“Practically all landscapes in Europe today are cultural, we hardly have any wild landscapes left to speak of. Landscapes have been cultivated for millennia, shaped and altered by humans to secure their survival. But over the past decades we have seen this balance between nature and humans has disrupted as the result of radical changes in our lifestyles and new technologies.”
In the last decades, Mateja Šmid Hribar has been working across three complementary fields. Her research begins with cultural landscapes, both rural and urban, and the ways we see and understand them, and continues with ecosystem services, which include the direct and indirect contribution of ecosystems and landscape elements to human well-being. The last piece in the whole is the commons and community-based natural resource management. When she was working on her master’s thesis she became interested in landscapes, including those recognized as cultural heritage. The study area that she chose for her dissertation was the Ljubljana Marshes landscape park, where she was interested in how the landscape have changed with land use.
She came to realise that it was important “who owns certain landscape components, who governs something, who has the use right and who has the right to reap the benefits.” She began to study community-based natural resource management practices that maintain specific ecosystems with low input human intervention. In addition to traditional collective actions, which in the case of Slovenia involved mainly rural agrarian communities that have govern pastures, forests, roads, and water resources, we have recently come to see new types of urban and urban-rural commons that are not primarily associated with survival, but oriented toward sustaining social cohesion.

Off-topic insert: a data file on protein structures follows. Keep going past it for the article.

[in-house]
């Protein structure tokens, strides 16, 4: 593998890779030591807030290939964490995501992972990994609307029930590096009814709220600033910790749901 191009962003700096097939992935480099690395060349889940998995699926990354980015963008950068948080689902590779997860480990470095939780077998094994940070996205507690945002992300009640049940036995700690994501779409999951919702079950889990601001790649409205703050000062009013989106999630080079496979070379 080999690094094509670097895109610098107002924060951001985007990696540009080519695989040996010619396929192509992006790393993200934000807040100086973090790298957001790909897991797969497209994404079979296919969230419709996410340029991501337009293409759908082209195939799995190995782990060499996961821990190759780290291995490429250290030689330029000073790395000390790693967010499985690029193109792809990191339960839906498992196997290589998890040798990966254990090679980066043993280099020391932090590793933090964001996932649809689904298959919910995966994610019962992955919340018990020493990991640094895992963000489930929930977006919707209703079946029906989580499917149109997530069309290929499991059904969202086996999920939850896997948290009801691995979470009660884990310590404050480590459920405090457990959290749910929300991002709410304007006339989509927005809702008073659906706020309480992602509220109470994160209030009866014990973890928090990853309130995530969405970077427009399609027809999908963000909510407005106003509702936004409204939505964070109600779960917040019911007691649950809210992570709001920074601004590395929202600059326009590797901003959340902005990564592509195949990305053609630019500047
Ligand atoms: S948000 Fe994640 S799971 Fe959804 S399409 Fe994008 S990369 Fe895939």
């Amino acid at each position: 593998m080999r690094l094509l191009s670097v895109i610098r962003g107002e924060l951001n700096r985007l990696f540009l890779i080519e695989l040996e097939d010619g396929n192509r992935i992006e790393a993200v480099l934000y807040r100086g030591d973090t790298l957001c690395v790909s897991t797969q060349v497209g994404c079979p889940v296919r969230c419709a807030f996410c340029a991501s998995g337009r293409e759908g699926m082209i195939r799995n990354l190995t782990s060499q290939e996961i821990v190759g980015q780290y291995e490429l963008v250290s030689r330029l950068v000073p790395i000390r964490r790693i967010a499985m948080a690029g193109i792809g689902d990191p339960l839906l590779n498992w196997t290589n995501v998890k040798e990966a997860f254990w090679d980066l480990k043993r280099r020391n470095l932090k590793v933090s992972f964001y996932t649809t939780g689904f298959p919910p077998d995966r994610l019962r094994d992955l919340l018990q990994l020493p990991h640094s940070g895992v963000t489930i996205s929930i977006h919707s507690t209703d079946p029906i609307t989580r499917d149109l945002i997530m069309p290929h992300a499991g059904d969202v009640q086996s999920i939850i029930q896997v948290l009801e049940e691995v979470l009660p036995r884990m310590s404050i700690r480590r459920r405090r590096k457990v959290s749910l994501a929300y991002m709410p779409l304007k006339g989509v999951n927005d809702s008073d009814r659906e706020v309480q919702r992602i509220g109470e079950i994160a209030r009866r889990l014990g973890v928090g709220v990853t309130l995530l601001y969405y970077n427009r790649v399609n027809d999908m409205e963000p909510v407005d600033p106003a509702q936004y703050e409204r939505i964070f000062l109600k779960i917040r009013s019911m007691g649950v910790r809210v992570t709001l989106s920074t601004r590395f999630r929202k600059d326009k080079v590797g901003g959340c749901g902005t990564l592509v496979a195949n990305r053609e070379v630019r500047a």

Cultural landscapes change with social development and management practices. New land uses, management practices, and even ownership may influence new/different ecosystem services. A shared pasture thus not only offers forage, but also provides recreational benefits as part of its ecosystem services, and even regulating services (e.g. air and water purification, noise protection, flood control, pollination). When such a pasture is divided into smaller plots (as it happened in Ljubljana Marshes), their owners may convert them to fields, but when abandoned, this pasture may become overgrown, which leads to the loss of provisioning and cultural services on the one hand, but stronger regulating services on the other.
The heart of her research consists in the interaction of nature and humans as reflected in the landscape, and the links between practices and specific landscape elements. She understands cultural landscapes as a mosaic of landscape elements, its cornerstones. “When you arrive in a traditional rural landscape, the first thing you notice is the meadows, fields, or orchards that cover it, with a forest in the background and a few buildings at the fore – that’s a typical traditional Slovenian landscape. Then you try to discern the logic of the landscape, its inner logic.”
Mateja uses different research methods and combines them with technologies and software tools. She uses GIS tools for landscape analyses, to determine land use, and to mark specific landscape elements. She always complements this data with fieldwork and interviews, which, as she points out, are very revealing. She interviews individuals, experts, and social groups relevant for a specific research study to find out how they live, what they do, what the landscape or the natural resources they manage mean to them.
The aim was to synchronise various natural and cultural heritage registers into a single digital encyclopaedia, because if we want “people to recognize heritage they need to know what in their local environment constitutes it. Only then will they know heritage and protect it.”
In the framework of the Shared Green Deal project the participants from four countries learn about biodiversity through social experiments in the form of study circles. The idea is to explore cultural values linked to different aspects of biodiversity. One of the ways to achieving this could be through artistic practices. The project focuses on building biodiversity-related knowledge and skills in the local community.